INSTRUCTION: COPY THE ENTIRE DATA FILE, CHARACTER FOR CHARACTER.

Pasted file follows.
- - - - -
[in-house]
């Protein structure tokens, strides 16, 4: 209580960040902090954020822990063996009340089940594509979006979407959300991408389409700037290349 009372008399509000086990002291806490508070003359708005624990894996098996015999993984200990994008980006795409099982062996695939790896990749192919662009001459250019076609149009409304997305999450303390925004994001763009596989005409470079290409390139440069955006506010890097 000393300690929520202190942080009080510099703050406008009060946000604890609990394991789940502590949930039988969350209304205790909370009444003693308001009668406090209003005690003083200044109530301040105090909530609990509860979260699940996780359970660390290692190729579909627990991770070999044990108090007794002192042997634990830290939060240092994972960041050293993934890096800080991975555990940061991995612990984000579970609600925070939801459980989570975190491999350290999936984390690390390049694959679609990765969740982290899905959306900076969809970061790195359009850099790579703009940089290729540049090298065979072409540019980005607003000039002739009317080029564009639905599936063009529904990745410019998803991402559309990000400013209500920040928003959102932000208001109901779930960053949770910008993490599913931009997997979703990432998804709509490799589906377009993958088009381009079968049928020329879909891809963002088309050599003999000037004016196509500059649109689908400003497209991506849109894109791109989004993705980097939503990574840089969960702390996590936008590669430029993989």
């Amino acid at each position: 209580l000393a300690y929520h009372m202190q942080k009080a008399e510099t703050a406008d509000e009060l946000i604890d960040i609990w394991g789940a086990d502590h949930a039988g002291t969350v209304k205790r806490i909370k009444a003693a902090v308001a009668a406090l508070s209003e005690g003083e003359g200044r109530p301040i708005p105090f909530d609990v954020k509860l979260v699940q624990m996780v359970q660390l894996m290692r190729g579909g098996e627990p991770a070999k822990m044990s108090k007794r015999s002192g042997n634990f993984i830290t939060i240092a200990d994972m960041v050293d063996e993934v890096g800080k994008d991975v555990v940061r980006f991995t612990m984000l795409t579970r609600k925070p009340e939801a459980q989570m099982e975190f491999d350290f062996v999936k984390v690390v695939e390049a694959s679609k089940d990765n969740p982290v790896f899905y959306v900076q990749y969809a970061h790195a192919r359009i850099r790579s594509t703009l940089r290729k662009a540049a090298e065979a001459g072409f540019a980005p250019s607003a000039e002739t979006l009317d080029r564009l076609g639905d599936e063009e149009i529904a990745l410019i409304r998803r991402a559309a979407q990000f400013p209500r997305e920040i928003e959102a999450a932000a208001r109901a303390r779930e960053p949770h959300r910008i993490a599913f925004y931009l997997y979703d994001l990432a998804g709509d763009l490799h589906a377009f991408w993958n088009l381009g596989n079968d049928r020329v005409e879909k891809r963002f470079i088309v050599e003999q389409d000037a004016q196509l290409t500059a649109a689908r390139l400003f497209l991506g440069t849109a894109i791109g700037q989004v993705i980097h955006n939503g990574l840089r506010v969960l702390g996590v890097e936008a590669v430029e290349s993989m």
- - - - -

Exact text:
[in-house]
């Protein structure tokens, strides 16, 4: 209580960040902090954020822990063996009340089940594509979006979407959300991408389409700037290349 009372008399509000086990002291806490508070003359708005624990894996098996015999993984200990994008980006795409099982062996695939790896990749192919662009001459250019076609149009409304997305999450303390925004994001763009596989005409470079290409390139440069955006506010890097 000393300690929520202190942080009080510099703050406008009060946000604890609990394991789940502590949930039988969350209304205790909370009444003693308001009668406090209003005690003083200044109530301040105090909530609990509860979260699940996780359970660390290692190729579909627990991770070999044990108090007794002192042997634990830290939060240092994972960041050293993934890096800080991975555990940061991995612990984000579970609600925070939801459980989570975190491999350290999936984390690390390049694959679609990765969740982290899905959306900076969809970061790195359009850099790579703009940089290729540049090298065979072409540019980005607003000039002739009317080029564009639905599936063009529904990745410019998803991402559309990000400013209500920040928003959102932000208001109901779930960053949770910008993490599913931009997997979703990432998804709509490799589906377009993958088009381009079968049928020329879909891809963002088309050599003999000037004016196509500059649109689908400003497209991506849109894109791109989004993705980097939503990574840089969960702390996590936008590669430029993989």
């Amino acid at each position: 209580l000393a300690y929520h009372m202190q942080k009080a008399e510099t703050a406008d509000e009060l946000i604890d960040i609990w394991g789940a086990d502590h949930a039988g002291t969350v209304k205790r806490i909370k009444a003693a902090v308001a009668a406090l508070s209003e005690g003083e003359g200044r109530p301040i708005p105090f909530d609990v954020k509860l979260v699940q624990m996780v359970q660390l894996m290692r190729g579909g098996e627990p991770a070999k822990m044990s108090k007794r015999s002192g042997n634990f993984i830290t939060i240092a200990d994972m960041v050293d063996e993934v890096g800080k994008d991975v555990v940061r980006f991995t612990m984000l795409t579970r609600k925070p009340e939801a459980q989570m099982e975190f491999d350290f062996v999936k984390v690390v695939e390049a694959s679609k089940d990765n969740p982290v790896f899905y959306v900076q990749y969809a970061h790195a192919r359009i850099r790579s594509t703009l940089r290729k662009a540049a090298e065979a001459g072409f540019a980005p250019s607003a000039e002739t979006l009317d080029r564009l076609g639905d599936e063009e149009i529904a990745l410019i409304r998803r991402a559309a979407q990000f400013p209500r997305e920040i928003e959102a999450a932000a208001r109901a303390r779930e960053p949770h959300r910008i993490a599913f925004y931009l997997y979703d994001l990432a998804g709509d763009l490799h589906a377009f991408w993958n088009l381009g596989n079968d049928r020329v005409e879909k891809r963002f470079i088309v050599e003999q389409d000037a004016q196509l290409t500059a649109a689908r390139l400003f497209l991506g440069t849109a894109i791109g700037q989004v993705i980097h955006n939503g990574l840089r506010v969960l702390g996590v890097e936008a590669v430029e290349s993989m």